I write a lot about how we are at our best when we are doing what we love.
Each week I receive emails from people who want to live this way but feel stuck.
Here's an example from my inbox:
I want to start over... I've had a successful career but I want more. I want to be overflowing with joy, living abundantly, giving because I can. I feel like a little kid with everything yet to come.
Have you ever felt this way? Most of us have.
We want something more and are excited about the possibilities. But we don't know what it looks like or how to get there.
We've hit a wall.
If you're in this place, there are a few things you can do right now to start moving forward.
Go back to the beginning.
Start by asking yourself, "Who am I?" It's a simple question but one few of us ask amid the hustle and bustle of life. As a result, we go through life without much guidance, either responding to the expectations of others or by the unrealistic expectations we place on ourselves. Neither of which is healthy or effective.
Years ago, as a newly minted Ph.D. with an ambitious research agenda, I found myself day after day alone in my university office analyzing data and writing articles very few people would read.
I felt dissatisfied but kept laboring on since that's what professors and researchers do. Or so I thought.
My mentor at the time suggested I ask myself two questions, both of which radically refocused my approach to life and work.
The first was, "What are my core values, my essential beliefs about living and working? The second was, "What is most important to me, where do I spend my time and energy?"
Answering these questions, I learned that I value human connection and like to contribute not only to a conversation but also to the lives of other people. I also love discovery and adventure -- doing things and going places where no one has gone before.
I discovered who I am.
At that point I knew I needed to make a change. Being an "expert" wasn't enough. I needed to use what I know to make a positive difference in the world.
If you find yourself at a crossroads in life, I encourage you to ask the same questions I asked myself. "What motivates me? What are my values (here's a list of words to help get you started)? And what do I value most?" Possibilities include relationships, success, financial security, fame, family, and so forth. The list is endless.
As you reflect on these, be honest with yourself. Only by living true to your values, can you live true to yourself. And after all, no one else but you gets to live your life.
Keep in mind that what you value may change over time as you encounter new experiences and influences. Revisiting these questions frequently will help keep you on track.
Discover you passion thread.
I've talked about this before, but it bears repeating -- your passion is discovered in your experiences, in the moment-by-moment unfolding of life.
We spend at least five days a week working, so it is likely you'll discover your passion there. But you can also discover what you deeply desire elsewhere, in other areas of your life, such as in the community, your place of worship, your hobbies, travel, and so forth.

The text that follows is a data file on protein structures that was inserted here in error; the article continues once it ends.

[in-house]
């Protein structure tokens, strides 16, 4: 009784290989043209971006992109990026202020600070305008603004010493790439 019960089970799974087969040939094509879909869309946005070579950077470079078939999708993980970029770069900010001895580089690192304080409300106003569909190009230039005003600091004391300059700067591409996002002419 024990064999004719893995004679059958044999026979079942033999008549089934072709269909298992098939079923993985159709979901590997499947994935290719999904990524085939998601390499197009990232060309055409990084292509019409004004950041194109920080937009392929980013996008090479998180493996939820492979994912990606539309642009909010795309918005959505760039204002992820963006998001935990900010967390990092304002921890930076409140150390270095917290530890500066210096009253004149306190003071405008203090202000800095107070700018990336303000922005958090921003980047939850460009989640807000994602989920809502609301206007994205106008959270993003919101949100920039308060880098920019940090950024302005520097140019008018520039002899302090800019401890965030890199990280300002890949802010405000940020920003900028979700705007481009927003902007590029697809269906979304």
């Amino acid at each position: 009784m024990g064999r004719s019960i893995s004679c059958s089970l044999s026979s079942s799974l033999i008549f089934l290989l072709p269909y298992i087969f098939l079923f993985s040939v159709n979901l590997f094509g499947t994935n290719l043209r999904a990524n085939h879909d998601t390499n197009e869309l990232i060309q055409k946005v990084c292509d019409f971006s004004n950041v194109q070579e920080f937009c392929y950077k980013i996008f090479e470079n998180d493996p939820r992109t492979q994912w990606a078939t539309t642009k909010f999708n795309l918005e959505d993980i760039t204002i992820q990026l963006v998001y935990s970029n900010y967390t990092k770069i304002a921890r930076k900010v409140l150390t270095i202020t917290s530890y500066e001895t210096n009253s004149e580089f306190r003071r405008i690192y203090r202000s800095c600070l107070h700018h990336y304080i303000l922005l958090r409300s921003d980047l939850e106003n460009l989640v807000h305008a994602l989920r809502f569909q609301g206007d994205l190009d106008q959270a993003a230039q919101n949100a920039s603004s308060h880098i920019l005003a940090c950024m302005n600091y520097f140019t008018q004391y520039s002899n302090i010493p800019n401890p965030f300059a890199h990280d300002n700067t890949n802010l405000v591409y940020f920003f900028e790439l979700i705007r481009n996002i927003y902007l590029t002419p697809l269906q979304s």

Reflecting on your past experiences can also reveal to you what you cannot live without.
First, think about the most meaningful experiences in your life, those times when you felt the greatest personal satisfaction, where you felt most alive and energized.
Next, write down what made each experience so significant. What makes you want to experience it again and again? At work, what kinds of positions or assignments do you gravitate to? Why? Outside of work, where do you want to focus your energy?
As you reflect, look for a theme or themes that link all of your experiences together, a common denominator if you will. This is what I call your passion thread -- the various chapters and experiences in your life that when connected together, give you meaning.
Where's your impact?
If you still feel like something is missing in your life, ask yourself, "What am I doing for other people? Mahatma Gandhi said, "The best way to find yourself is to lose yourself in the service of others." Pursuing our passion is only satisfying when it's tied to something greater than ourselves.
Research is overwhelming on this. We are at our best and experience the greatest satisfaction when we make a positive difference in the lives of others.
Gandhi and countless others exemplify this.
A friend of mine recently posted the following status update on her Facebook wall. It captures beautifully what happens when we give back.
I'm feeling SUPER happy right now.
I just got home from my first day volunteering with the YMCA youth outreach program, teaching cooking and nutrition. These kids can't afford after school care and no one at home to help with homework.
Many have to take care of siblings while parents are at work, and they are just in elementary school.
This was the most rewarding thing I've done in years and I learned so much today!! Wednesdays are the new highlight of my workweek.
If you want to start living an extraordinary life, make a positive difference in the life of just one person. When you do this, something amazing happens.
You gain a deeper understanding of who you are and the fulfillment of knowing that you've helped make one small corner of the world a better place.
If we all practiced living true to ourselves in the service of others, we'd end doing up what we love. And in the process, we'd change the world.